After turning 40 in January, two weeks before the start of the 2014 Winter Olympics in Sochi, Norwegian biathlete Ole Einar Bjørndalen was about to conclude an Olympic career that had spanned two decades. As a 20-year-old in Lillehammer, he finished 36th place in the 20km individual race, 28th in the 10km sprint, and was the lead biathlete on the Norwegian relay team that finished just seventh on home snow.
It would be the last time he failed to win a medal at a Winter Olympiad. At Nagano in 1998, Bjørndalen helped Norway’s relay team take silver behind the Germans. He also captured his first gold medal, winning the sprint by over a minute ahead of teammate Frode Andresen.
At Salt Lake City Bjørndalen would truly break through, winning all four events. He would push the limit by taking gold in all four races by more than 30 seconds — a lifetime in biathlon. In the process he had now earned six medals (five gold and a silver) by the age of 28, and was quickly becoming one of the greatest Winter Olympians in history.
There would none of the same in Torino. Bjørndalen “only” won two silver medals and a bronze, failing to reach the top step of the podium for the first time since Lillehammer. And yet he entered the Vancouver games one medal shy of double digits, 36 years old but still a potent contender on the World Cup circuit. He would leave Canada sitting on 11 medals after winning gold with the Norwegian relay team for a second time and tying Belorussian skier Sergey Novikov for the silver in the individual classic.
The man has certainly proven that he knows how to attain Olympic success… and yet, as he flipped the chronometer from 3 to 4 on his age, it was still reasonable to be skeptical that he could surpass (or maybe even tie) countryman Bjørn Dæhlie with a 12th and 13th medal. And yet there he was throughout the 2013-14 Biathlon World Cup season leading up to the Sochi Games, consistently showing his face on the podium of events throughout the winter.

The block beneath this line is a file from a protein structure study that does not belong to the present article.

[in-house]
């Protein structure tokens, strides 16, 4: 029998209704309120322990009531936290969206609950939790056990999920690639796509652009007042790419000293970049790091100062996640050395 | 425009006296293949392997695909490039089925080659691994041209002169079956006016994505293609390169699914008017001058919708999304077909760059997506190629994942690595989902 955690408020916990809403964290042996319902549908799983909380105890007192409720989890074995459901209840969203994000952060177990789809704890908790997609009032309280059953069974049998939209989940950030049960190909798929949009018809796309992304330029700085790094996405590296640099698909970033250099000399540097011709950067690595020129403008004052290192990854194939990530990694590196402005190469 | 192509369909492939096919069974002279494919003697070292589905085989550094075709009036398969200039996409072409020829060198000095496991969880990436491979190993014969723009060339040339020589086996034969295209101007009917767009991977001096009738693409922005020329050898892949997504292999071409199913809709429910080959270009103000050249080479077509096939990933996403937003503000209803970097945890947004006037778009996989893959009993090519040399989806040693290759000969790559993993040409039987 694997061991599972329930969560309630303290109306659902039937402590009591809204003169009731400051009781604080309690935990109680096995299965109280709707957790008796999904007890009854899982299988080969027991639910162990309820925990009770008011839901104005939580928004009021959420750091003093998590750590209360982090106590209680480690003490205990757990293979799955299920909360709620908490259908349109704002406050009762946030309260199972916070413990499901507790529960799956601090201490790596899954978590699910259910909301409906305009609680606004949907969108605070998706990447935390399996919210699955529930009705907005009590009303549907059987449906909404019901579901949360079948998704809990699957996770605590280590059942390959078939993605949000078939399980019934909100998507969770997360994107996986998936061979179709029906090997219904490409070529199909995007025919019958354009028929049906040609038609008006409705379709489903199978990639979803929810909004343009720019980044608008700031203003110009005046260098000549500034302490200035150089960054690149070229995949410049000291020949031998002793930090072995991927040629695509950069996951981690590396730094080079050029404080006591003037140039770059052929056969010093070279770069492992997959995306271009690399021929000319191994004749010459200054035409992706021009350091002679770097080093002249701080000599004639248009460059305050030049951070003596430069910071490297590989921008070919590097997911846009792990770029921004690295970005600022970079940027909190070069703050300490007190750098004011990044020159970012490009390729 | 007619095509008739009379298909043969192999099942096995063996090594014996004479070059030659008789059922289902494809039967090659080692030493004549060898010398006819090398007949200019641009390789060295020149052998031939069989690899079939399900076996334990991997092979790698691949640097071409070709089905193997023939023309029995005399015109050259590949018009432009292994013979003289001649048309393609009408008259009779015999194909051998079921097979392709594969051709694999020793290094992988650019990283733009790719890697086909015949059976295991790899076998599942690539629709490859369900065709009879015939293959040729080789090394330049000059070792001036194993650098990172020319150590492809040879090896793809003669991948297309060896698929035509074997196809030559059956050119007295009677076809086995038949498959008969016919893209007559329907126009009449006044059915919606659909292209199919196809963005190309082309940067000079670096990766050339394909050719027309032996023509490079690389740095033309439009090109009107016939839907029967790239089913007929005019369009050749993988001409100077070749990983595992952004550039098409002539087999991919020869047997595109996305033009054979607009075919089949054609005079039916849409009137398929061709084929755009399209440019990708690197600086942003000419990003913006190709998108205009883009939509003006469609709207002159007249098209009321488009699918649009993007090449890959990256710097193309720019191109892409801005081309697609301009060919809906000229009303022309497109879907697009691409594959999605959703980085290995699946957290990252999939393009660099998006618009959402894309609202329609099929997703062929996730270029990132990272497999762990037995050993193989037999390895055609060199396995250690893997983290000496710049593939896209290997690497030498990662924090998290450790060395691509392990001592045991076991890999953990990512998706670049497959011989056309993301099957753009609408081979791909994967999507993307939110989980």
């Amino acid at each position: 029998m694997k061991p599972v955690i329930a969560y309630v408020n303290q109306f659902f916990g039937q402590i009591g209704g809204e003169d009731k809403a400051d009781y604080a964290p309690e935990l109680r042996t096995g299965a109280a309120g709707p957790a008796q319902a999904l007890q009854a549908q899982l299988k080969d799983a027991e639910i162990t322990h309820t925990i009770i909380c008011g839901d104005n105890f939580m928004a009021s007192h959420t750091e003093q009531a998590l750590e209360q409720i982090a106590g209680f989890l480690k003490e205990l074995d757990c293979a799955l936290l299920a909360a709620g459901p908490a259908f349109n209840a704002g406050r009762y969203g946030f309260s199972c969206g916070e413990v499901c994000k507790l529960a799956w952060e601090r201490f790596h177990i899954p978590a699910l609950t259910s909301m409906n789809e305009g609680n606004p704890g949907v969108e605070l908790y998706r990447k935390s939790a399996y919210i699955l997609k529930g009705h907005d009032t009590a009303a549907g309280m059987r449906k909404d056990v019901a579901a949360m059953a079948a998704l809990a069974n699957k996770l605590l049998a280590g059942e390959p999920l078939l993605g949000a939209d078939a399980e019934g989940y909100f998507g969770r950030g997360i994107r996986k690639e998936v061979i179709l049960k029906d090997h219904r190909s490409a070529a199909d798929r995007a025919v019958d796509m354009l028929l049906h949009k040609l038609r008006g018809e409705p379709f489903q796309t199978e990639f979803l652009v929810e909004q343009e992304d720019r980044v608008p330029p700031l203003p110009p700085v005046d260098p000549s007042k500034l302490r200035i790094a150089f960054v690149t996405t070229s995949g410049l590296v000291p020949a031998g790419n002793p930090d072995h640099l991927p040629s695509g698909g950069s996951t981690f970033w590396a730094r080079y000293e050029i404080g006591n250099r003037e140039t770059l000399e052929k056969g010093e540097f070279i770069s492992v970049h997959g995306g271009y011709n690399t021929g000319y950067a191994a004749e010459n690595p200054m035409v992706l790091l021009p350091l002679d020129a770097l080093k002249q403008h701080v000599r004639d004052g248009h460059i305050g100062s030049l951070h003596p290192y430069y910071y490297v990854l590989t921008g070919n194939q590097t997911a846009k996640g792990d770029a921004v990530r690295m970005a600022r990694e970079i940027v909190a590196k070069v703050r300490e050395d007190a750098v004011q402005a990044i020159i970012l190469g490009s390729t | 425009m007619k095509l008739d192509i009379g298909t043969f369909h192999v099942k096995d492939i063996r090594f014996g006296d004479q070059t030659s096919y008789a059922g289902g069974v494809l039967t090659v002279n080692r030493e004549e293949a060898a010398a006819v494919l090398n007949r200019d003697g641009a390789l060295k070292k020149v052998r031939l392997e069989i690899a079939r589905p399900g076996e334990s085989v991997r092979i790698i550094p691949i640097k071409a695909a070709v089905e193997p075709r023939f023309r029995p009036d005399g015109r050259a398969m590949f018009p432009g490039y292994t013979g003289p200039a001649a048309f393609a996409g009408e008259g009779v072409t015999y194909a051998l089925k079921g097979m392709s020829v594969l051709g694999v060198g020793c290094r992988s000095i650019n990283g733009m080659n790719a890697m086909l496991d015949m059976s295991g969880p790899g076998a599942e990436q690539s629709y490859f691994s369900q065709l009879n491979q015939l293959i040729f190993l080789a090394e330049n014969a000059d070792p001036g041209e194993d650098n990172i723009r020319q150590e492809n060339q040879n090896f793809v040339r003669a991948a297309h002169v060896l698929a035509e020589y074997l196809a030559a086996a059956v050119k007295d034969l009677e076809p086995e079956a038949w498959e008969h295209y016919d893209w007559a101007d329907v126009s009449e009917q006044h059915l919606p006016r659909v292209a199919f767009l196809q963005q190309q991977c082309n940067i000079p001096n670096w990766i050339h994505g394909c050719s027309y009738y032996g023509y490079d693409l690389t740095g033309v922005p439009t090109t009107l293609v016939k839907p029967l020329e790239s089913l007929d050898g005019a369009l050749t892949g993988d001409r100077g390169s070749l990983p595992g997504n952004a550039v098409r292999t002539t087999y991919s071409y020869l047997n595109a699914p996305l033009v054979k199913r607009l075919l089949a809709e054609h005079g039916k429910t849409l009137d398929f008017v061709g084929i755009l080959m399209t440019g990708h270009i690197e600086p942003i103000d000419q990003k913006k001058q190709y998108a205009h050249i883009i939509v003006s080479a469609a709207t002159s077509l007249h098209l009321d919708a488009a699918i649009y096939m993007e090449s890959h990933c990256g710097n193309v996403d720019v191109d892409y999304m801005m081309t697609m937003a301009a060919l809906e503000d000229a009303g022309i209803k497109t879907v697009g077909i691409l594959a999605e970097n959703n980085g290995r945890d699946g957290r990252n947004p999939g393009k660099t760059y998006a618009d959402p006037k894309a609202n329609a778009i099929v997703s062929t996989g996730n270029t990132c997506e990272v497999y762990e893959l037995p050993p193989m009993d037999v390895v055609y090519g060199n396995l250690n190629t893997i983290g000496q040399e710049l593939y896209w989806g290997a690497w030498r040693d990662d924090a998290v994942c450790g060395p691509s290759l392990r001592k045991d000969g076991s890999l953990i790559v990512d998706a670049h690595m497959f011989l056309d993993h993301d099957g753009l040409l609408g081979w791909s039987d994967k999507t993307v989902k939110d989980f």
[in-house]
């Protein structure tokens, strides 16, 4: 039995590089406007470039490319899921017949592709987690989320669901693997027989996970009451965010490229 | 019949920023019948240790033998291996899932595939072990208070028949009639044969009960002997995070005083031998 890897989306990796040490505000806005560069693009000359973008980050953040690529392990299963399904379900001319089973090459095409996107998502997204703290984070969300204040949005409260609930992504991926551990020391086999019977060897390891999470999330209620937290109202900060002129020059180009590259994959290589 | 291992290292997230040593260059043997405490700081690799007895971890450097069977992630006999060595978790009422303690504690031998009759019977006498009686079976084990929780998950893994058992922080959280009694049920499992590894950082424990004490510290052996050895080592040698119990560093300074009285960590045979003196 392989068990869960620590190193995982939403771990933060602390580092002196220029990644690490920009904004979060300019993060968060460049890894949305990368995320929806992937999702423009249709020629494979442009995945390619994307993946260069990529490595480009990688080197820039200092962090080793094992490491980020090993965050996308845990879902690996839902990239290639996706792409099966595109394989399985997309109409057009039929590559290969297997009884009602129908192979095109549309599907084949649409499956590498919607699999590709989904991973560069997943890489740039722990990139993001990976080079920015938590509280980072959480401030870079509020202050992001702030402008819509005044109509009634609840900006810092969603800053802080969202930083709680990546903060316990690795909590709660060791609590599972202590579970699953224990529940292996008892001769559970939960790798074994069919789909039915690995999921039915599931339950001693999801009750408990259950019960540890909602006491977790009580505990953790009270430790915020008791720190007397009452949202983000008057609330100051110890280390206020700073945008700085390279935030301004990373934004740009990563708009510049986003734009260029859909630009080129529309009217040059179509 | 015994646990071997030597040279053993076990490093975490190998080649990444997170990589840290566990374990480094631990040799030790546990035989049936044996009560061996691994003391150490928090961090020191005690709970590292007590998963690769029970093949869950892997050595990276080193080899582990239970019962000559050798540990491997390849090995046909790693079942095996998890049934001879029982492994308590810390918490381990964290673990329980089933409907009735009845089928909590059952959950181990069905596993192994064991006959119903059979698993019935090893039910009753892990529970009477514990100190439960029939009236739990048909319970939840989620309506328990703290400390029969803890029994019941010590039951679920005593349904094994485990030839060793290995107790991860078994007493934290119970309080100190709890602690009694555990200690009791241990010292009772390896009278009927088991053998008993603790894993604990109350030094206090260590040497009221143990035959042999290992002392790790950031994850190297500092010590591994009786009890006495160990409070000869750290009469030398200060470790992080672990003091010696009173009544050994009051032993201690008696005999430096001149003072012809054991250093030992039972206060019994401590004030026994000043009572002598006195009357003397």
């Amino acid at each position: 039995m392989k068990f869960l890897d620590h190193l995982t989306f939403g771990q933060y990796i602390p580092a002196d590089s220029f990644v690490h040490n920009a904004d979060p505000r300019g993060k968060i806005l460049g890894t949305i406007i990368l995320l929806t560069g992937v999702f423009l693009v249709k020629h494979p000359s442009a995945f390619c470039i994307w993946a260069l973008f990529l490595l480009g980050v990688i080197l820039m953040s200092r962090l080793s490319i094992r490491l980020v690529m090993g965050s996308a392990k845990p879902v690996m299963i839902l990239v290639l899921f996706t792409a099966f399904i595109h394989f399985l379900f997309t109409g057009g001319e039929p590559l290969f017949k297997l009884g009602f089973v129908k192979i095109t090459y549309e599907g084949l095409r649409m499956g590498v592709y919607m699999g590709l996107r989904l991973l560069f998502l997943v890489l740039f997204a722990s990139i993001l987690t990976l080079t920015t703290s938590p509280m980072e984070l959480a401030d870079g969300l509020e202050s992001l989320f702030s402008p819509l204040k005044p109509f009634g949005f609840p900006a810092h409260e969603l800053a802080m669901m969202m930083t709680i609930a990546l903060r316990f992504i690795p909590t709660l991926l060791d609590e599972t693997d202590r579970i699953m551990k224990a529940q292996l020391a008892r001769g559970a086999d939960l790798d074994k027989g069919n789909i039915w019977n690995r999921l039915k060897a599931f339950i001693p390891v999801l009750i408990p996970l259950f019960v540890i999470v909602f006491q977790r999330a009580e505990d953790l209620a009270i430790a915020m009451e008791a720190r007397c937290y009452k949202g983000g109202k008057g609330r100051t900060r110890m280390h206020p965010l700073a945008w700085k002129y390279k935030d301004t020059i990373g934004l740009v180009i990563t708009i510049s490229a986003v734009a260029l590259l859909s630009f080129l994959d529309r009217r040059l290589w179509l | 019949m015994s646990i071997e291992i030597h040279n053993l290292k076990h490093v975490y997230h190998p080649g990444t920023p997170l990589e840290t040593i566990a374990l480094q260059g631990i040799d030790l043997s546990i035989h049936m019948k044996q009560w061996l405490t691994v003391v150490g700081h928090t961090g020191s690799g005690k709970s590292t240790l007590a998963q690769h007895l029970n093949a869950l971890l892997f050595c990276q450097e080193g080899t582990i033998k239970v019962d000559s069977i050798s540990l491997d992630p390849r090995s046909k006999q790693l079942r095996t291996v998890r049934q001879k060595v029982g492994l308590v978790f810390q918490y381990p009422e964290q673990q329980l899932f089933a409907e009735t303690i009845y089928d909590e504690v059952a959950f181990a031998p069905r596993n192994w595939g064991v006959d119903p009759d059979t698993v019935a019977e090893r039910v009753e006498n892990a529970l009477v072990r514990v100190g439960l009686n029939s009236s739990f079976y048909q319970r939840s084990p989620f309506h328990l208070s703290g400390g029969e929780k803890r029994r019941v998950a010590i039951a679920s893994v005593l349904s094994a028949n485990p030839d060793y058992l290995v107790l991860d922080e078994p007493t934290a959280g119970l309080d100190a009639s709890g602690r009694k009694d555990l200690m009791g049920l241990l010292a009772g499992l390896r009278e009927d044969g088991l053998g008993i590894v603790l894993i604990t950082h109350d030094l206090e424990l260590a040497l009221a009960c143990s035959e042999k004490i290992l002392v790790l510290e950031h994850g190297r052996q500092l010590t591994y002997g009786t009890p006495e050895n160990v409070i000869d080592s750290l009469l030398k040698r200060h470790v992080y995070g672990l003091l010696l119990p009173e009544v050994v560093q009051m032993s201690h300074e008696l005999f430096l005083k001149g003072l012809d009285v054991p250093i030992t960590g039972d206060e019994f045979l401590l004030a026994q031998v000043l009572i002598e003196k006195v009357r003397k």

So it shouldn’t have come as a surprise when he topped the field in the 10km sprint on Saturday in Sochi, the event that put him on the map back in 1998 and his consistently-best event throughout his career. This time it wouldn’t be as dominant as performances past, his margin of victory just 1.3 seconds over Austria’s Dominik Landertinger. But it would be enough, pulling him even with Dæhlie. After finishing fourth in the pursuit, 1.7 seconds behind the bronze time of Jean-Guillaume Béatrix and less than 30 seconds behind winner Martin Fourcade, he has three more chances left to complete the Baker’s Dozen…
Biathlon - Men's Sprint Medal Results
|Ole Einar Bjørndalen||NOR||24:33.5|
Like her male compatriot in the biathlon, cross-country skier Marit Bjørgen is one of the most successful athletes in her sport in Olympic history. After her narrow victory in the 15km skiathlon on Saturday, she is now just two medals away from tying Raisa Smetanina of the Soviet Union and Italy’s Stefania Belmondo for the all-time women’s Winter Olympic medal record.
The 33-year-old from Trondheim broke through at the Vancouver Olympics, winning three gold medals and landing on the podium in all five events. Before that she had been part of Norway’s silver-medal relay team in Salt Lake City and had captured another silver in Torino in the 10km classical.
Her next opportunity for a medal comes in the women’s sprint in Tuesday’s program of medal events. Like in Vancouver, she could potentially be in the top three of all five cross-country events, which would give her a dozen medals for her career and tie her with fellow Norwegian cross-country great Dæhlie — and Bjørndalen, unless he can capture at least one more medal in Sochi.
Cross-Country - Women's Skiathlon Medal Results